Beacon Lights of History, Volume 05 eBook

John Lord
This eBook from the Gutenberg Project consists of approximately 266 pages of information about Beacon Lights of History, Volume 05.

LIST OF ILLUSTRATIONS

Volume V.

Roland Calls for Succor in the Battle of Roncesvalles
After the painting by Louis Guesnet.

A Reading from the Koran
After the painting by W. Gentz.

Mohammed, Preaching the Unity of God, Enters the City of Mecca After the painting by A. Mueller.

Charlemagne Inflicts the Rite of Baptism on the Saxons
After the painting by Adolph Maria Mucha.

St. Bernard Counselling Conrad III.
After the painting by Adolph Maria Mucha.

Canterbury Cathedral
From a photograph.

St. Thomas Aquinas in the School of Albertus Magnus
After the painting by H. Lerolle.

Murder of St. Thomas a Becket
After the painting by A. Dawant.

The Accolade
After the painting by Sir E. Blair Leighton.

Winchester Cathedral
From a photograph.

Facsimile of Page from Wyclif Bible

BEACON LIGHTS OF HISTORY

* * * * *

Mohammed.[1]

* * * * *

A.D. 570-632.

Saracenic conquests.

[Footnote 1:  Spelled also Mahomet, Mahommed; but I prefer Mohammed.]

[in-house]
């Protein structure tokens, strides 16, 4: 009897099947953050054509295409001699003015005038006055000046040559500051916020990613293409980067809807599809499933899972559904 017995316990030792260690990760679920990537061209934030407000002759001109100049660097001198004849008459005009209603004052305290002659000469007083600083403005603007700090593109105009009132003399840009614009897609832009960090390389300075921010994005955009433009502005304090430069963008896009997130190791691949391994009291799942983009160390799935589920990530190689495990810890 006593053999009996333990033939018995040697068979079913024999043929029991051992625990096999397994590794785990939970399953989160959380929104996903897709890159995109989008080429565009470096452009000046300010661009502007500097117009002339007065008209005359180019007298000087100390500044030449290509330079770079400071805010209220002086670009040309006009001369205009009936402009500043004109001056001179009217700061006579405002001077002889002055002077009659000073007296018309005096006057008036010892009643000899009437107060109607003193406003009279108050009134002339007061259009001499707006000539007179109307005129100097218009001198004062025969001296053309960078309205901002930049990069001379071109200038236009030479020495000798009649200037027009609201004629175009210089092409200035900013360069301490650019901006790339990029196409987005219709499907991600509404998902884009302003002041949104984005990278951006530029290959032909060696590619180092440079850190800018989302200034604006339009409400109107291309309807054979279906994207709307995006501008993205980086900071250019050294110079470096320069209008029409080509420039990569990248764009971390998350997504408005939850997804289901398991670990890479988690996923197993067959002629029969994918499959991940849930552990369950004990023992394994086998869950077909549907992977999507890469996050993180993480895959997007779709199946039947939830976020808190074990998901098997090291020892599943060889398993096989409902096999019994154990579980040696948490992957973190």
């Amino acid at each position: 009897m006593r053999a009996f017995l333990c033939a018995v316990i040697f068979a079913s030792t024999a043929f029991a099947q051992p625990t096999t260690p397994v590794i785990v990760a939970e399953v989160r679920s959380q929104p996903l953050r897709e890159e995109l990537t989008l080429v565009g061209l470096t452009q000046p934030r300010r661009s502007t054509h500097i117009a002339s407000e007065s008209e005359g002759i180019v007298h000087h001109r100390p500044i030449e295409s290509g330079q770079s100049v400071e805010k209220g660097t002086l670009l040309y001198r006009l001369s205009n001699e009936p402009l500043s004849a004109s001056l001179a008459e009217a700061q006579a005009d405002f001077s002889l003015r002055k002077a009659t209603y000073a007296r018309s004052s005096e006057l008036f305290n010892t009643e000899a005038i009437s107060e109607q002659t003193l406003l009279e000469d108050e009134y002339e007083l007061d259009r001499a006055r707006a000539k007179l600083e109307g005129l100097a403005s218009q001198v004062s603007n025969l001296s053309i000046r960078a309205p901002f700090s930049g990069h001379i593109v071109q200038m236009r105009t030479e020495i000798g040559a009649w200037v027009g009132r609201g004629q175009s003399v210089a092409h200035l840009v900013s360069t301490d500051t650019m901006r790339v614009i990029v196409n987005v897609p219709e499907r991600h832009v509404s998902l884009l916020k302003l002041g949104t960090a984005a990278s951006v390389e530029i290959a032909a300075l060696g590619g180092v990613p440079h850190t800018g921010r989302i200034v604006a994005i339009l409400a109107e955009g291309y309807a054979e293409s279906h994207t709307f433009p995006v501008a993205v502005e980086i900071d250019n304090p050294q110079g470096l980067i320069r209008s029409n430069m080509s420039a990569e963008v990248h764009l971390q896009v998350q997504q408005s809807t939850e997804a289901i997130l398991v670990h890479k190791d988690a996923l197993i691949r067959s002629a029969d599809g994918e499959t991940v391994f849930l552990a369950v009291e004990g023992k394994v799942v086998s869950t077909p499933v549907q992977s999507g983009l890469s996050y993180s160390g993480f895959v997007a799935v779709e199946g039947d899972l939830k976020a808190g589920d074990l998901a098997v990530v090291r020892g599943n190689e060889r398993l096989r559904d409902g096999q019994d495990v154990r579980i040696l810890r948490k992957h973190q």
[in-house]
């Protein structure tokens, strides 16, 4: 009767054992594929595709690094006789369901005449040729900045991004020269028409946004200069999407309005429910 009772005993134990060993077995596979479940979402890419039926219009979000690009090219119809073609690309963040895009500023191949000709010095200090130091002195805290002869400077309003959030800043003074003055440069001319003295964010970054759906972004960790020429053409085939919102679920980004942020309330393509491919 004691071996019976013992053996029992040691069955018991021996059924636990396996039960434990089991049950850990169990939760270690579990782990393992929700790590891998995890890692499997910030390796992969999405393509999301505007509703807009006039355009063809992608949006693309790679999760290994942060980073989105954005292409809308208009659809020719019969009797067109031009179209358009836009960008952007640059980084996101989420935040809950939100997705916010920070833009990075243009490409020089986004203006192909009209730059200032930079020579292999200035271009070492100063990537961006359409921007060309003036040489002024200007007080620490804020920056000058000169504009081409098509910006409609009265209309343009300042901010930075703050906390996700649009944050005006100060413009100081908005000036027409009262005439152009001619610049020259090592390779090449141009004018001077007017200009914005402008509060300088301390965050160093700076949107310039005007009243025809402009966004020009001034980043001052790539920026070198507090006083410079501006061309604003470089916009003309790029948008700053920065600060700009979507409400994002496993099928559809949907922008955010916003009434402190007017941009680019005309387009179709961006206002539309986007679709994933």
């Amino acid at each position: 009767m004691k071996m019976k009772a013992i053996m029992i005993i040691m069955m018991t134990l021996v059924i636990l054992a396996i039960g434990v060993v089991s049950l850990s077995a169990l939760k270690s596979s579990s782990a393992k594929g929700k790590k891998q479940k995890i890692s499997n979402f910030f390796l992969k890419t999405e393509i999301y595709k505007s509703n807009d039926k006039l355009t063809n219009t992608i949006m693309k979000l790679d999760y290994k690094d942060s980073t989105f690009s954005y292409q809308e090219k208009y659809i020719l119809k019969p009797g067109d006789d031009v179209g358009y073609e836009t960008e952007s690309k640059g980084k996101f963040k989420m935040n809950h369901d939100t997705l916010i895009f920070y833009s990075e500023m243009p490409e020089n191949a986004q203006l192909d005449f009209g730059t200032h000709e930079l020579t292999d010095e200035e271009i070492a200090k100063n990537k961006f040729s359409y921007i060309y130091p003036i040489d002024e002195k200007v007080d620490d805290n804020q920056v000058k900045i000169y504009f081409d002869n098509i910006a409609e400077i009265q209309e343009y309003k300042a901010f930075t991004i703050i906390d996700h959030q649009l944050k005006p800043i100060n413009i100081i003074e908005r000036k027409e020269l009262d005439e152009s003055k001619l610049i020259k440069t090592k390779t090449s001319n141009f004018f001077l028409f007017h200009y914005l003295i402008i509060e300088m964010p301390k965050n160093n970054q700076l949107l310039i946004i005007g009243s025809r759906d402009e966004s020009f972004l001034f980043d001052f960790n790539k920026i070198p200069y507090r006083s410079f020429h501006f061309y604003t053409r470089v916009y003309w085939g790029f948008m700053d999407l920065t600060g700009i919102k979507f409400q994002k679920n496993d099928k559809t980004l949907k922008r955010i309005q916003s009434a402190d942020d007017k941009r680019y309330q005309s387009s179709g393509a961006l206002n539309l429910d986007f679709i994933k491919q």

The most extraordinary man who arose after the fall of the Roman Empire was doubtless Mohammed; and his posthumous influence has been greater than that of any man since Christianity was declared, if we take into account the number of those who have received his doctrines.  Even Christianity never had so rapid a spread.  More than a sixth part of the human race are the professed followers of the Arabian prophet.

In regard to Mohammed himself, a great change has taken place in the opinions of critics within fifty years.  It was the fashion half a century ago to speak of this man as a hypocrite, an impostor, even as Antichrist.  Now he is generally regarded as a reformer; that is, as a man who introduced into Arabia a religion and a morality superior to what previously existed, and he is regarded as an impostor only so far as he was visionary.  Few critics doubt his sincerity.  He was no hypocrite, since he himself believed in his mission; and his mission was benevolent,—­to turn his countrymen from a gross polytheism to the worship of one God.  Although his religion cannot compare with Christianity in purity and loftiness, yet it enforced a higher morality than the old Arabian religions, and assimilated to Christianity in many important respects.  The chief fault we have to find in Mohammed was, the propagation of his doctrines by the sword, and the use of wicked means to bring about a good end.  The truths he declared have had an immense influence on Asiatic nations, and these have given vitality to his system, if we accept the position that truth alone has vitality.

Copyrights
Project Gutenberg
Beacon Lights of History, Volume 05 from Project Gutenberg. Public domain.
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